He became friends with Vincent van Gogh and the two would spend time in Van Gogh’s Parisian home and his summer hide-away in Arles. From the mid-1880s Signac exhibited regularly. Apart from the Salon des Indépendants, in which he figured every year, he showed at the last Impressionist Exhibition (1886) at the invitation of Pissarro. It was not until he was almost forty years of age that he had his first one-man exhibition which was held at the Paris gallery owned by Siegfried Bing. However like his Neo-Impressionist friends he received little public acclaim for the first 20 years of his career. On Seurat’s death in 1891, Paul Signac became the leader of the Neo-Impressionists
Signac was a great inspiration to the young and up-and-coming painters such as Henri Matisse and André Derian. It was his support that played a vital role in the evolution of Fauvism. Fauvism was the short-lived and loose group of early twentieth-century Modern artists whose works emphasised the artistic qualities of strong colour more than the representational or realistic values of the Impressionist painters. Signac became president of the annual Salon des Independants in 1908 and retained that position until his death. As such, Signac encouraged and supported younger artists such as Matisse by allowing their works and the controversial works of the Fauves and the Cubists to be exhibited.
Signac died in Paris in 1935, aged seventy-two.
My Daily Art Display featured oil on white primed canvas painting today is not one of Signac’s landscape or seascape although it does highlight the unusual Divisionism technique. It is entitled Dining Room and was completed in 1887 and exhibited at the Paris Salon des Indépendants in 1887 that year. It now hangs in the Rijksmuseum Kröller-Müller, in Otterlo, Netherlands. Before us we see three people, a man and a woman seated at a table and a maidservant. Although the setting looks like it has all the accoutrements of a well-to-do bourgeois household, the dining room is actually that of Signac’s family, and before us we have Signac’s mother, grandfather and housekeeper. The room is lit from behind with light emanating from a window on the rear wall. This illuminates the subjects vividly and creates silhouettes and strong contrasts of light and shade. It gives a strong structure to the composition. See how Signac has highlighted areas of the painting by the use of barely tinted yellowish whites. The seated characters are rather wooden-like. They sit at the lunch table in stony silence. There appears to be no communication between Signac’s grandfather and mother and the setting is devoid of anecdote. There is a stiffness of what we see before us. There is a frozen solemnity about the scene and this may have been Signac’s way of pictorially criticising the strict and ritualistic sombreness of middle-class meal times.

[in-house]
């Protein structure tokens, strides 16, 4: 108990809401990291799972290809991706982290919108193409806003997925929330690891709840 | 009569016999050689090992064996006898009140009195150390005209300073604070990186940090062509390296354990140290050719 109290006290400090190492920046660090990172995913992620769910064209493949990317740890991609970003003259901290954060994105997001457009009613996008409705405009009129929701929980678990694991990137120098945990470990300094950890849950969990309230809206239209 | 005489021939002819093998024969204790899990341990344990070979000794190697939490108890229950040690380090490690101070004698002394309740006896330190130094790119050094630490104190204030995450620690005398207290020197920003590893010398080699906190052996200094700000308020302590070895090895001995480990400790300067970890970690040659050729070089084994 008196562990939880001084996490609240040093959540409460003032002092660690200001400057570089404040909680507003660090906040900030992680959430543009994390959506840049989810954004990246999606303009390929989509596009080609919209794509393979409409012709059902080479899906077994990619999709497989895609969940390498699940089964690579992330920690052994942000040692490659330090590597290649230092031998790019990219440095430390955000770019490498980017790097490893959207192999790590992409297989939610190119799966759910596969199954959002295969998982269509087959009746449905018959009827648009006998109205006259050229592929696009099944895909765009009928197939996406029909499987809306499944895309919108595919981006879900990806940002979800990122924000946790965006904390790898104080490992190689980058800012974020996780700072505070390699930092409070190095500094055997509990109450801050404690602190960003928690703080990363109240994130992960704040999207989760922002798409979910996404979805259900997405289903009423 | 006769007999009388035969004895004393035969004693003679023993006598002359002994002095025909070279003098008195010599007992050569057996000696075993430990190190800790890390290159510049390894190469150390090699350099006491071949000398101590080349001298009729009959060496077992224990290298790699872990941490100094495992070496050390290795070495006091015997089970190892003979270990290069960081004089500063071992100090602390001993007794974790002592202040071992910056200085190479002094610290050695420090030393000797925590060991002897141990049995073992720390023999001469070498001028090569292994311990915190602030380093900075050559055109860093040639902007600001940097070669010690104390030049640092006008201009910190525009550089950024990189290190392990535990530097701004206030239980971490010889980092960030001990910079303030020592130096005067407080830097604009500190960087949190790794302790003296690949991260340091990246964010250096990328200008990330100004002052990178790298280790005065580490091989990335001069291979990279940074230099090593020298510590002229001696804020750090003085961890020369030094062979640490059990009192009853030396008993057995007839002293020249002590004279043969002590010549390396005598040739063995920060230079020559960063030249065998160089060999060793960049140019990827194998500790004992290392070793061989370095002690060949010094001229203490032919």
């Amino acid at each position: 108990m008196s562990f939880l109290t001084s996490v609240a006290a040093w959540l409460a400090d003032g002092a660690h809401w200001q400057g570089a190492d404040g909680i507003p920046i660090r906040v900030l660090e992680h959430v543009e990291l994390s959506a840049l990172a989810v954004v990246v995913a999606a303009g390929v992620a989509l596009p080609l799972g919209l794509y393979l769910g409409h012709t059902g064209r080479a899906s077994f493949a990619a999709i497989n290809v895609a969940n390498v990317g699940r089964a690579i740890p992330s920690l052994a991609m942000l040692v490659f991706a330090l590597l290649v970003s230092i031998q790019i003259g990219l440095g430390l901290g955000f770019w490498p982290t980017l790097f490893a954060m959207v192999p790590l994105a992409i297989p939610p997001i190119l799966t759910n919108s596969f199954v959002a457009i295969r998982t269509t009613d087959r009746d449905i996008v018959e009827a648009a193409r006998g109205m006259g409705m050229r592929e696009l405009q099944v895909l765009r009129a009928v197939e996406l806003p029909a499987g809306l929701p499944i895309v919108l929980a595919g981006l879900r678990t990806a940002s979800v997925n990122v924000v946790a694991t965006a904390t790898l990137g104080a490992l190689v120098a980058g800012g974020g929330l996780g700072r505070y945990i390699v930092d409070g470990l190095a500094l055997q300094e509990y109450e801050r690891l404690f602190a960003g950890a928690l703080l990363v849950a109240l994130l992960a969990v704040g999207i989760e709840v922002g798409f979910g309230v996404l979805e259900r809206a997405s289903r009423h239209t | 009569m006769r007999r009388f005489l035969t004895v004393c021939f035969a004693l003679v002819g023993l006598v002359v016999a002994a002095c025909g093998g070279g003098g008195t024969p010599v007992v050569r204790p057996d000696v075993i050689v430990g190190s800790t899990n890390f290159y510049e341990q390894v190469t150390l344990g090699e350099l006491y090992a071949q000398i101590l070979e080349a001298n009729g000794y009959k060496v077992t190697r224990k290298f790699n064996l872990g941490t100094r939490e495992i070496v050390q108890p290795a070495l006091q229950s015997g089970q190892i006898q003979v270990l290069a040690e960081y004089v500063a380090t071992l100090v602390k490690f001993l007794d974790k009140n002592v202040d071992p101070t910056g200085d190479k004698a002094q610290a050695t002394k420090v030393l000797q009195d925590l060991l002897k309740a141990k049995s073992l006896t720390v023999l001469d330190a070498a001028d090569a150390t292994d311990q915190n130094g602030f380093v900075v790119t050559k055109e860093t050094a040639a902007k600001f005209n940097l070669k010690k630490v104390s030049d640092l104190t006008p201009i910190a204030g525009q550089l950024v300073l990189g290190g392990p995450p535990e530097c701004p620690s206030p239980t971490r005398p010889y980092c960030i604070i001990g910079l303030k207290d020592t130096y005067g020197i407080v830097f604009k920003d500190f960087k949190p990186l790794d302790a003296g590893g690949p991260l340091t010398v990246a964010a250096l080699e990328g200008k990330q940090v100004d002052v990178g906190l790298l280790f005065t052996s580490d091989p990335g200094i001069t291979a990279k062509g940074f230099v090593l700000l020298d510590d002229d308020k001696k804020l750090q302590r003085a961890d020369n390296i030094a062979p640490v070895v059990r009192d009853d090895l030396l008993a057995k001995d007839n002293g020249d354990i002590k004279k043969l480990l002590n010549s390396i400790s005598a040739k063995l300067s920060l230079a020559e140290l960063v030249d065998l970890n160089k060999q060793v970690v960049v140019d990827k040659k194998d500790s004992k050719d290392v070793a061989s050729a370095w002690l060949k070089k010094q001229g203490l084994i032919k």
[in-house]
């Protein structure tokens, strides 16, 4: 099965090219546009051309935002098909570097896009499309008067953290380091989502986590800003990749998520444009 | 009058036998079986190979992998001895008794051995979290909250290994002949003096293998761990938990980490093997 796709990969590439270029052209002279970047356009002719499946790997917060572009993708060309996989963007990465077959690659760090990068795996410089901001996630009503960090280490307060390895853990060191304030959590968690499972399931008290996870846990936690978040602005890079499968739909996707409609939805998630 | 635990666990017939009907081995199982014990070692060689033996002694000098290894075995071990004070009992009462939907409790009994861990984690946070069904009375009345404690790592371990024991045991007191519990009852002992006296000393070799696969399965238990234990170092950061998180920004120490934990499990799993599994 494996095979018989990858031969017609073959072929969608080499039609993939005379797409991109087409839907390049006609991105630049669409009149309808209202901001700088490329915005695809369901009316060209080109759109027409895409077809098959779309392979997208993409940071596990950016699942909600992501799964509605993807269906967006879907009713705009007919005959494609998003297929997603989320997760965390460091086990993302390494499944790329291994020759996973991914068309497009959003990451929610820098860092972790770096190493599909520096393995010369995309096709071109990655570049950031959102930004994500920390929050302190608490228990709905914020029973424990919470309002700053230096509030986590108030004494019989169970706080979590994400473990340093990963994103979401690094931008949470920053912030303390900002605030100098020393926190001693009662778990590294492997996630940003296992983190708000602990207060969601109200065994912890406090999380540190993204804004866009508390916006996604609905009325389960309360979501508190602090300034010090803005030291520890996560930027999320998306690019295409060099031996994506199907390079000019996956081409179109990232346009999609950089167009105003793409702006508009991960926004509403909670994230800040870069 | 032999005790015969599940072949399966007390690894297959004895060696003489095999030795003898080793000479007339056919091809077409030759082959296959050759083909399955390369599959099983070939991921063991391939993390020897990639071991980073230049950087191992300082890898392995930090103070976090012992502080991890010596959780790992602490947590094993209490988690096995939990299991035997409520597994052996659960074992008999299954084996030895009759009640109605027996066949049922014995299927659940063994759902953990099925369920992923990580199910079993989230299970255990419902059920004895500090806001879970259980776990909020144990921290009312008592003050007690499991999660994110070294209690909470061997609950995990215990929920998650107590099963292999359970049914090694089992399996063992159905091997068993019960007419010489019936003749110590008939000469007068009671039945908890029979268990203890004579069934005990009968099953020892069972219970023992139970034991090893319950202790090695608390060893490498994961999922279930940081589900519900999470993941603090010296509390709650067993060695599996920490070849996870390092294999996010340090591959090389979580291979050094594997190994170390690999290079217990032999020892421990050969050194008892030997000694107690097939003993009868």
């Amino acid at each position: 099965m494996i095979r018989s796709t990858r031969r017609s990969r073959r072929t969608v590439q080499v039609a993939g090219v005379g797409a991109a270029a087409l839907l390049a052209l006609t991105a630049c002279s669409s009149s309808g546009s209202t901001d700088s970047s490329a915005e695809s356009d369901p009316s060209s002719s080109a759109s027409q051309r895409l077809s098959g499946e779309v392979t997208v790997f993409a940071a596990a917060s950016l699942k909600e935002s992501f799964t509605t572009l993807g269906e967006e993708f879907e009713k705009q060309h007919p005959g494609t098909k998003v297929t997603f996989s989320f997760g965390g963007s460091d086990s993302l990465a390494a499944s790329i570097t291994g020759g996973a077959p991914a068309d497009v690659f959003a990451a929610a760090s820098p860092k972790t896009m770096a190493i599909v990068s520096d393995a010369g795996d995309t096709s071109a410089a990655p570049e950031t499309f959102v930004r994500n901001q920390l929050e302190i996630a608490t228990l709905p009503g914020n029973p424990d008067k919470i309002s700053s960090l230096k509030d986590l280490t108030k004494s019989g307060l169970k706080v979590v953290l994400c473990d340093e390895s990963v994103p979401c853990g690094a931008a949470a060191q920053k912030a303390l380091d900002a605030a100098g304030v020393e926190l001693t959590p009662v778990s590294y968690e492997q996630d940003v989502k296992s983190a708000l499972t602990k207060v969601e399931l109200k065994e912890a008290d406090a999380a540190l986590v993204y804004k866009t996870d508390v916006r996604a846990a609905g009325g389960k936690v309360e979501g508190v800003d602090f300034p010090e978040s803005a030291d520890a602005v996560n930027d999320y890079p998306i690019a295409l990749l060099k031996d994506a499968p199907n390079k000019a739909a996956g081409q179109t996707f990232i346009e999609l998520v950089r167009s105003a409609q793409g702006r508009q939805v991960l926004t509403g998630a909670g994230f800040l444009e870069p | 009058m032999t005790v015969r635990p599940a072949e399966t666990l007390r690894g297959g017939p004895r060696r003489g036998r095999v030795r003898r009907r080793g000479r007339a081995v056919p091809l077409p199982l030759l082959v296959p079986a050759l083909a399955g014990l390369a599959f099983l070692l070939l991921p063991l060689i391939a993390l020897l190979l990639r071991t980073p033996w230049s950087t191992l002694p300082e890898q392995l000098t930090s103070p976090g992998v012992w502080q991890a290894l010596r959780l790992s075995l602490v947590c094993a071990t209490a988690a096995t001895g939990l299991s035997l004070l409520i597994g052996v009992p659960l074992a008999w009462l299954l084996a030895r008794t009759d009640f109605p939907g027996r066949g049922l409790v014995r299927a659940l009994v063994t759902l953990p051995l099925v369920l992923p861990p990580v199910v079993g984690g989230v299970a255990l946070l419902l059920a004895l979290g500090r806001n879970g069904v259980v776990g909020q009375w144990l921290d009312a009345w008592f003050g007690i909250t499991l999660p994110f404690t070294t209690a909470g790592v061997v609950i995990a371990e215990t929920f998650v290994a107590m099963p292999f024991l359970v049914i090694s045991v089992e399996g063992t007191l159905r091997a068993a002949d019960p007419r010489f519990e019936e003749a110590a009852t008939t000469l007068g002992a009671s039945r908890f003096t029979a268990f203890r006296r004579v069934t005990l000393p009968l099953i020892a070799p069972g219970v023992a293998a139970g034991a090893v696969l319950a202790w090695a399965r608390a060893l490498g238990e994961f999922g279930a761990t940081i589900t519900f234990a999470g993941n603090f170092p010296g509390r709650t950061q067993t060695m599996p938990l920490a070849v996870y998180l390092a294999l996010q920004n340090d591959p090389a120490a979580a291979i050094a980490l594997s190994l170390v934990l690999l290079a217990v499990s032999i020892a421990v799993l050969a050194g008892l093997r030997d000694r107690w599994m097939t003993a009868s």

I am not sure I like the Divisionism technique used in Signac’s indoor scenes. I think it works much better in his coastal landscape works. There is no doubt about it that it was a clever technique but it is just not for me.